(32) Folly is inherent in man’s nature
(32) The branches of learning are one of life’s plagues
(32) The grammar of even one language is more than enough to make life a perpetual agony
(33) People who have nothing whatever to do with any branch of learning and follow nature as their only guide are by far the happiest of all
(34) No creature is more miserable than man because all the others are content to remain within the limits of nature, while man alone tries to go beyond the bounds of his lot
(36) Fools alone speak the plain, unvarnished truth
(42) This is especially true of actors, singers, and writers: the more ignorant one of them is, the more arrogant his self-complacence, conceit, and boastfulness
(42) The less skillful anything is, the more admirers it obtains
(44) Flattery is the honey and spice of all human intercourse
(45) Nothing could be further from the truth than the notion that man’s happiness resides in things as they actually are; it depends on opinions
(45) If any knowledge is attainable, it often detracts from the pleasures of life
(45) The human mind is so constituted that it is far more taken with appearances than reality
(46) Nothing is really enjoyable without someone to share it with
(48) The most foolish and meanest profession of all is that of merchants, since they seek the meanest goal by the meanest methods: money
(50) Raising a laugh by witticisms, and doing it by the book at that, is a fool’s prerogative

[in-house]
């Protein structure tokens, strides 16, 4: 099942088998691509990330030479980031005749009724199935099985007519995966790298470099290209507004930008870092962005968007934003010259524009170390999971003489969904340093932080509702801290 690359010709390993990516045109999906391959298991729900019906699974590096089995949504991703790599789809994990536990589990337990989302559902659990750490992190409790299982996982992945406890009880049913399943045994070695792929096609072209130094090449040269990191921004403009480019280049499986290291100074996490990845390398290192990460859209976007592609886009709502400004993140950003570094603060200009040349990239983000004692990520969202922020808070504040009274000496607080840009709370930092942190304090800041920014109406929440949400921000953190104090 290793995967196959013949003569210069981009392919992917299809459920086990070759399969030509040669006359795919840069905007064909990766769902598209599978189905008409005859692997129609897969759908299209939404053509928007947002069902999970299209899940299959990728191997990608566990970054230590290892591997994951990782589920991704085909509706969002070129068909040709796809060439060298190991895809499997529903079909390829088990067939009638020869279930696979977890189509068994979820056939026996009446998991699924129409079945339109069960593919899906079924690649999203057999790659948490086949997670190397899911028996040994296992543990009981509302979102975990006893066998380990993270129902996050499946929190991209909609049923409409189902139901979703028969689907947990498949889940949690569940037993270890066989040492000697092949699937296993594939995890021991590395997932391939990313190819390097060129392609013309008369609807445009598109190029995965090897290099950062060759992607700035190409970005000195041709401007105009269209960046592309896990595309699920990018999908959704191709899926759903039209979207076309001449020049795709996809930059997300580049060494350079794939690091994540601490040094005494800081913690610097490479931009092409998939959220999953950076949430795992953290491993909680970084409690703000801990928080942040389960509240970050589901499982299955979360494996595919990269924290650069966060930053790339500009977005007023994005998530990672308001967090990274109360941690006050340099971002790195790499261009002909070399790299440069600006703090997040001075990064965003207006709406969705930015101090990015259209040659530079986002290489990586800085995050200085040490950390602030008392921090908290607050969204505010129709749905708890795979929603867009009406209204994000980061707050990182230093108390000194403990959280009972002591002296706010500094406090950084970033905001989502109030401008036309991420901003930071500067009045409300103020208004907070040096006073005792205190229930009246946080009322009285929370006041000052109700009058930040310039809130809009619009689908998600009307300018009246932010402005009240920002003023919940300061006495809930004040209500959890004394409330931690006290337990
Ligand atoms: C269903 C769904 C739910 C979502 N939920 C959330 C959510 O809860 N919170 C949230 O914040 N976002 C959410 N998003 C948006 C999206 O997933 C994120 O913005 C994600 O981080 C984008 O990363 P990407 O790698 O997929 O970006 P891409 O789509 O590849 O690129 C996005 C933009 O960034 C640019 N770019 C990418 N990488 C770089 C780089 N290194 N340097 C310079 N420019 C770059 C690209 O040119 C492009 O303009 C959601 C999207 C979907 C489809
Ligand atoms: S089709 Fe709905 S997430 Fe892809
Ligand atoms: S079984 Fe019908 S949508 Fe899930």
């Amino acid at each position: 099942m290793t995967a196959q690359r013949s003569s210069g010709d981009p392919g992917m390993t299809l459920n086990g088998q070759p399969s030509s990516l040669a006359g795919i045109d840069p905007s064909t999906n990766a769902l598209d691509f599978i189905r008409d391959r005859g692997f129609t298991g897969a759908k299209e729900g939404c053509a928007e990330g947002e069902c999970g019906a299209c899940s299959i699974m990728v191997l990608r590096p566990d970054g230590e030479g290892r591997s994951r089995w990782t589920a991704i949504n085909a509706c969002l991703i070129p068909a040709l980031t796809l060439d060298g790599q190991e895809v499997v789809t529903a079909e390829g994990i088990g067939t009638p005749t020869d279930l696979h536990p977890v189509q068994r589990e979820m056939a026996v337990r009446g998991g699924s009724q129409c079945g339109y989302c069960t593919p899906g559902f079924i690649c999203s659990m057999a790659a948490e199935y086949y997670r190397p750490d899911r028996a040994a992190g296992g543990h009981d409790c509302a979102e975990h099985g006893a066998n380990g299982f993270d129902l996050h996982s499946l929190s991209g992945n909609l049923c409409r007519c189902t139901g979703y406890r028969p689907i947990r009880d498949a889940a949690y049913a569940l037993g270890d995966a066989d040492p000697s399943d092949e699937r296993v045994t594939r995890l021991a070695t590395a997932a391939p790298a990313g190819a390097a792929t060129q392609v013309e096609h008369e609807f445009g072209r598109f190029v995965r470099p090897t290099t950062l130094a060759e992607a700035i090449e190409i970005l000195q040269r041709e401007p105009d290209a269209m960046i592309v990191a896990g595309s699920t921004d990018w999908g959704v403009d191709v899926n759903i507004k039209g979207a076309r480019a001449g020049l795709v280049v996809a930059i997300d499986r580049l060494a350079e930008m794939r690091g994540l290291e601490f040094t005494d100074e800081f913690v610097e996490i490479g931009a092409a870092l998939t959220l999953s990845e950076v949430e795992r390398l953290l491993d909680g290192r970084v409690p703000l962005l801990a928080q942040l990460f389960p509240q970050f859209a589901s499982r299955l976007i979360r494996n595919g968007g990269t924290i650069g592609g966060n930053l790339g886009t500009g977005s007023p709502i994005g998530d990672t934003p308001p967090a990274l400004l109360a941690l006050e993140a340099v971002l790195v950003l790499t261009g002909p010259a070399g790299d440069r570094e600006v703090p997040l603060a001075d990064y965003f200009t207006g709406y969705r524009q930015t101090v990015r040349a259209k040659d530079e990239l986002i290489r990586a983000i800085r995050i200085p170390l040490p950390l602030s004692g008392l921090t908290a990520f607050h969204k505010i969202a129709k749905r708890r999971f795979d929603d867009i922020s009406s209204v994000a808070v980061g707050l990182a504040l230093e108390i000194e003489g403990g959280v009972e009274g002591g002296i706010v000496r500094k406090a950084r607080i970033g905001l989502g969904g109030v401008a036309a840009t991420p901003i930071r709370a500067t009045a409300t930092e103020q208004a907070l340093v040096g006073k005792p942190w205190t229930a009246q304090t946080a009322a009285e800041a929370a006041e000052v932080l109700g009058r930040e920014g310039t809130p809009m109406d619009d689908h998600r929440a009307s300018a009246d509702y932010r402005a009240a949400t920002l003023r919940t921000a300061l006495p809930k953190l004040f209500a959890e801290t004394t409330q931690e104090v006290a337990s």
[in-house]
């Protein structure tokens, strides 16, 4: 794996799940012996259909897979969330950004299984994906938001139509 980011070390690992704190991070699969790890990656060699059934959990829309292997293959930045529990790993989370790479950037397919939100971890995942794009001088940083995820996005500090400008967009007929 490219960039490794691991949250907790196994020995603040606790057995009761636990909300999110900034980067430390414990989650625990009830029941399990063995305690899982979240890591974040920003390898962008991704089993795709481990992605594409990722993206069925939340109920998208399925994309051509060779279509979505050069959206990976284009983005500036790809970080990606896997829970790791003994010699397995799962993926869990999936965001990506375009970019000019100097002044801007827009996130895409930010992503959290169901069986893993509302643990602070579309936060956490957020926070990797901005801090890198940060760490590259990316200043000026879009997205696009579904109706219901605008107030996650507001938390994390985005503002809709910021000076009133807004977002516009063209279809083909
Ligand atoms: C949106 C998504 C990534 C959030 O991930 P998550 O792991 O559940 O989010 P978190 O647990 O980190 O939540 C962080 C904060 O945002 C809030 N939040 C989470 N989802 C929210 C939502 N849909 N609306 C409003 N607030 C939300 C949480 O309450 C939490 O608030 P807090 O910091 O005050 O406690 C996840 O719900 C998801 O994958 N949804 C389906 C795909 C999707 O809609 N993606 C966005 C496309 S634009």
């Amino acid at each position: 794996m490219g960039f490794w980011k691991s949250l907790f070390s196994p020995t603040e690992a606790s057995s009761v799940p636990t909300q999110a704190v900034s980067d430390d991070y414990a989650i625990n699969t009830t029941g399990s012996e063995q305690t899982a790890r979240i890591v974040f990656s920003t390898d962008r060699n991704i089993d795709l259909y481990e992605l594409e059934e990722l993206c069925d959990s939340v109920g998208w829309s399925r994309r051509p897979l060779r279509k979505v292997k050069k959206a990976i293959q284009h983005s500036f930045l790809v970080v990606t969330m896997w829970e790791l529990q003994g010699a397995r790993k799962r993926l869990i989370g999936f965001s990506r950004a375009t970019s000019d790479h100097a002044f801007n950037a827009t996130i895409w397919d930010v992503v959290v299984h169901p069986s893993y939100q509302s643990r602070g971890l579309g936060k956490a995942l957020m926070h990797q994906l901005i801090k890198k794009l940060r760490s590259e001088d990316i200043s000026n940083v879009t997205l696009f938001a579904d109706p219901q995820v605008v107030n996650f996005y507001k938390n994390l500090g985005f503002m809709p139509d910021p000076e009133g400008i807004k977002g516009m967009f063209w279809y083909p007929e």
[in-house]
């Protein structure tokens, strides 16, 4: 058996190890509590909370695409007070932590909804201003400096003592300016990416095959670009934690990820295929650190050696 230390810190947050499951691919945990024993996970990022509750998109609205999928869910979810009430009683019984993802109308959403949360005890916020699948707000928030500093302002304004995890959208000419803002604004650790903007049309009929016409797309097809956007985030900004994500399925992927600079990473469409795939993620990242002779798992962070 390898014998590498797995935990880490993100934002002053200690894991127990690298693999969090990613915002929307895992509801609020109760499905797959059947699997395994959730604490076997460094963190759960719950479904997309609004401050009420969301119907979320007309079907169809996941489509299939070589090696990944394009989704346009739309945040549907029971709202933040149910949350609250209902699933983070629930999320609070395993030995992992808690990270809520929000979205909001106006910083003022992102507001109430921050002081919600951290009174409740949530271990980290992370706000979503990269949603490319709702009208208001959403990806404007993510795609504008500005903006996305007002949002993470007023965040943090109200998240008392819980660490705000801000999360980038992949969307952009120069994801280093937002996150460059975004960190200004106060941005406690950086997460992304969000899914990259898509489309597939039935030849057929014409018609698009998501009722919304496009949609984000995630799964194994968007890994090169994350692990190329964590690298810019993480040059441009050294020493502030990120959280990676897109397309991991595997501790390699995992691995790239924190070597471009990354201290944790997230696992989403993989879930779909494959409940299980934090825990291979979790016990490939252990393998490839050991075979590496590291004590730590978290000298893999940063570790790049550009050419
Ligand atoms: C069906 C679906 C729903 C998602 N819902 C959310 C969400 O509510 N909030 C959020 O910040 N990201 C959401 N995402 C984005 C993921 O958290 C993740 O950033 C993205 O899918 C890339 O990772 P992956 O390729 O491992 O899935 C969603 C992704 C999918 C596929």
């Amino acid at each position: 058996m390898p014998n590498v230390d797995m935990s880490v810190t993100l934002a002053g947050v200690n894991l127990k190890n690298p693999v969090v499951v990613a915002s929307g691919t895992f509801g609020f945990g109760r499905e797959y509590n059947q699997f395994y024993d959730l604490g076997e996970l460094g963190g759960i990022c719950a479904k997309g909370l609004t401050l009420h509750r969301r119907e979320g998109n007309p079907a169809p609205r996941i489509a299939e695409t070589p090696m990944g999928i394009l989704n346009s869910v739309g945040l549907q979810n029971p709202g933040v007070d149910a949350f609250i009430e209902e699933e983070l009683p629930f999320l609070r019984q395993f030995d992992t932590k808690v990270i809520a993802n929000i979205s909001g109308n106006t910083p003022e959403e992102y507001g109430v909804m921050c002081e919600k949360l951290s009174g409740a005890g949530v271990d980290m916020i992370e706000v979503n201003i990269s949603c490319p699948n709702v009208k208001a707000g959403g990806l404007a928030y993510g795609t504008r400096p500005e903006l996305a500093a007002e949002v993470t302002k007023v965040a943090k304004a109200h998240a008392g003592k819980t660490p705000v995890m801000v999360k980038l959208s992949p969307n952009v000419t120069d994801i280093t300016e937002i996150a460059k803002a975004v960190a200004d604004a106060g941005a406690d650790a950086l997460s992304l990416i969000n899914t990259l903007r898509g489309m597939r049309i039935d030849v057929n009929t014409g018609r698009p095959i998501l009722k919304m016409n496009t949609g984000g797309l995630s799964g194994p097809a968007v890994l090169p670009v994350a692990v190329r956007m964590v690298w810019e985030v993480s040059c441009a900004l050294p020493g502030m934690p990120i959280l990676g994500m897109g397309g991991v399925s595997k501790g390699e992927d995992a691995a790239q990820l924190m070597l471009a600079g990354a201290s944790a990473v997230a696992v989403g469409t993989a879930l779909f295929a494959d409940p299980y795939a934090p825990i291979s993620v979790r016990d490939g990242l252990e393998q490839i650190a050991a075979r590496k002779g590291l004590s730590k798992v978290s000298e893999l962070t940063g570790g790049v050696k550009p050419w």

(50) A writer knows that the more trivial the trifles he writes, the wider his audience will be, made up as it is of all the fools and ignoramuses
(52) That academics never know anything for certain at all is clear enough from this fact alone: on every single point they disagree violently and irreconcilably among themselves
(55) If rulers had an ounce of good sense, what could be more wretched and repellent to them than the life they lead?
(59) War is inhuman, insane, noxious, unjust, and impious
(59) War is so unjust that it is normally carried on best by robbers
(61) Wisdom makes men weak and apprehensive, and that is why you generally see wisemen living in poverty and hunger, whereas fools are rolling in money
(61) You can buy everything with money
(61) Since the wiseman scorns money, it usually does its best to stay out of his way
(62) To play the fool sometimes is the highest wisdom
(63) Nothing in life is pleasant without folly
(63) Only fools have a license to speak the truth without offense
(66) A man who has gained understanding pities and laments the insanity of those who are confined to illusions, but they in turn laugh at him as quite mad and throw him out
(66) Ordinary people think life impossible without lust, desire for food and sleep, anger, pride, and envy
(67) The madness of lovers is the height of happiness

The numbers refer to the chapter divisions and numbers introduced in the 18th century which many modern editions and translations reproduce for the sake of easy reference. The translations here are based on Miller’s (New Haven 1979) and Radice’s (London 1974).

top